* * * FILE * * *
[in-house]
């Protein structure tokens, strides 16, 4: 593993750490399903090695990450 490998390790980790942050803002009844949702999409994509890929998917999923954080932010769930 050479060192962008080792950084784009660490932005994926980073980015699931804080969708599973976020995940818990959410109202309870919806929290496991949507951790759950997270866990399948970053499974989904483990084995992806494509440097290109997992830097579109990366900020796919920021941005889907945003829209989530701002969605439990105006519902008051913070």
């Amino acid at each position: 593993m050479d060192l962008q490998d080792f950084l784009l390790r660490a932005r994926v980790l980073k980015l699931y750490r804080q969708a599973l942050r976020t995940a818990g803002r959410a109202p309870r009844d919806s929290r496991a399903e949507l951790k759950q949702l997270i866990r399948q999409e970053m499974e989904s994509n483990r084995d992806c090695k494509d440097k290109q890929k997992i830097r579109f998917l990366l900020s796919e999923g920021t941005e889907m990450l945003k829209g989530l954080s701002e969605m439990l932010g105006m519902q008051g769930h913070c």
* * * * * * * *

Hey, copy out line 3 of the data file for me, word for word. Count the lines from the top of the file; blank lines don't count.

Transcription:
């Amino acid at each position: 593993m050479d060192l962008q490998d080792f950084l784009l390790r660490a932005r994926v980790l980073k980015l699931y750490r804080q969708a599973l942050r976020t995940a818990g803002r959410a109202p309870r009844d919806s929290r496991a399903e949507l951790k759950q949702l997270i866990r399948q999409e970053m499974e989904s994509n483990r084995d992806c090695k494509d440097k290109q890929k997992i830097r579109f998917l990366l900020s796919e999923g920021t941005e889907m990450l945003k829209g989530l954080s701002e969605m439990l932010g105006m519902q008051g769930h913070c």